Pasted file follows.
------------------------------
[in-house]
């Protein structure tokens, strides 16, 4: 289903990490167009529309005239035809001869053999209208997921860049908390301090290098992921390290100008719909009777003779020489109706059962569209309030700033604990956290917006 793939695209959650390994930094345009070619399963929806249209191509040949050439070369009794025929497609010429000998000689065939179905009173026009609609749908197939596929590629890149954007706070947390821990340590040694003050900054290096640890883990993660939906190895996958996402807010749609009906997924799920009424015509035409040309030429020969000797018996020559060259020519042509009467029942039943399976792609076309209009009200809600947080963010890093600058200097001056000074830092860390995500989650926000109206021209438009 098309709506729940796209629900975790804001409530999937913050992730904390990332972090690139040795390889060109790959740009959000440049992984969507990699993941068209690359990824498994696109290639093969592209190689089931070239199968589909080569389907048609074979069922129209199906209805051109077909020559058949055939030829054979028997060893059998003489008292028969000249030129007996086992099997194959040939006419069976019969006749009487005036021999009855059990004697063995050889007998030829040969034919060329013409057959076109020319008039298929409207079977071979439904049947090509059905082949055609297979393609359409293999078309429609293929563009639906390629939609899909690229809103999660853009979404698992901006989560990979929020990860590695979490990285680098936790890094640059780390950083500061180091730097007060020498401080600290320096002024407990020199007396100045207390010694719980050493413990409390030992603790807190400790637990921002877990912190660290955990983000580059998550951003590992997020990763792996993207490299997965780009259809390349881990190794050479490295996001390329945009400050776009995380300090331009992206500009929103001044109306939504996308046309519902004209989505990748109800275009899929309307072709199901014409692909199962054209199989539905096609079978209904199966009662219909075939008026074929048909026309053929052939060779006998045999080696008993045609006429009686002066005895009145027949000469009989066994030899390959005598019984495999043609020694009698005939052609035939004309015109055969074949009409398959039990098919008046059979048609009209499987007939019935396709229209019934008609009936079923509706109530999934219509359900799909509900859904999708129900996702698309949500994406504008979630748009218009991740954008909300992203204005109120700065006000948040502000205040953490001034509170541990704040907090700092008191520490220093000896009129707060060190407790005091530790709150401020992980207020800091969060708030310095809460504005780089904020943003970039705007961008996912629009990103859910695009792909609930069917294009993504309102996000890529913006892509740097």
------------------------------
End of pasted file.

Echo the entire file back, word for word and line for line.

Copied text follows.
[in-house]
């Protein structure tokens, strides 16, 4: 289903990490167009529309005239035809001869053999209208997921860049908390301090290098992921390290100008719909009777003779020489109706059962569209309030700033604990956290917006 793939695209959650390994930094345009070619399963929806249209191509040949050439070369009794025929497609010429000998000689065939179905009173026009609609749908197939596929590629890149954007706070947390821990340590040694003050900054290096640890883990993660939906190895996958996402807010749609009906997924799920009424015509035409040309030429020969000797018996020559060259020519042509009467029942039943399976792609076309209009009200809600947080963010890093600058200097001056000074830092860390995500989650926000109206021209438009 098309709506729940796209629900975790804001409530999937913050992730904390990332972090690139040795390889060109790959740009959000440049992984969507990699993941068209690359990824498994696109290639093969592209190689089931070239199968589909080569389907048609074979069922129209199906209805051109077909020559058949055939030829054979028997060893059998003489008292028969000249030129007996086992099997194959040939006419069976019969006749009487005036021999009855059990004697063995050889007998030829040969034919060329013409057959076109020319008039298929409207079977071979439904049947090509059905082949055609297979393609359409293999078309429609293929563009639906390629939609899909690229809103999660853009979404698992901006989560990979929020990860590695979490990285680098936790890094640059780390950083500061180091730097007060020498401080600290320096002024407990020199007396100045207390010694719980050493413990409390030992603790807190400790637990921002877990912190660290955990983000580059998550951003590992997020990763792996993207490299997965780009259809390349881990190794050479490295996001390329945009400050776009995380300090331009992206500009929103001044109306939504996308046309519902004209989505990748109800275009899929309307072709199901014409692909199962054209199989539905096609079978209904199966009662219909075939008026074929048909026309053929052939060779006998045999080696008993045609006429009686002066005895009145027949000469009989066994030899390959005598019984495999043609020694009698005939052609035939004309015109055969074949009409398959039990098919008046059979048609009209499987007939019935396709229209019934008609009936079923509706109530999934219509359900799909509900859904999708129900996702698309949500994406504008979630748009218009991740954008909300992203204005109120700065006000948040502000205040953490001034509170541990704040907090700092008191520490220093000896009129707060060190407790005091530790709150401020992980207020800091969060708030310095809460504005780089904020943003970039705007961008996912629009990103859910695009792909609930069917294009993504309102996000890529913006892509740097």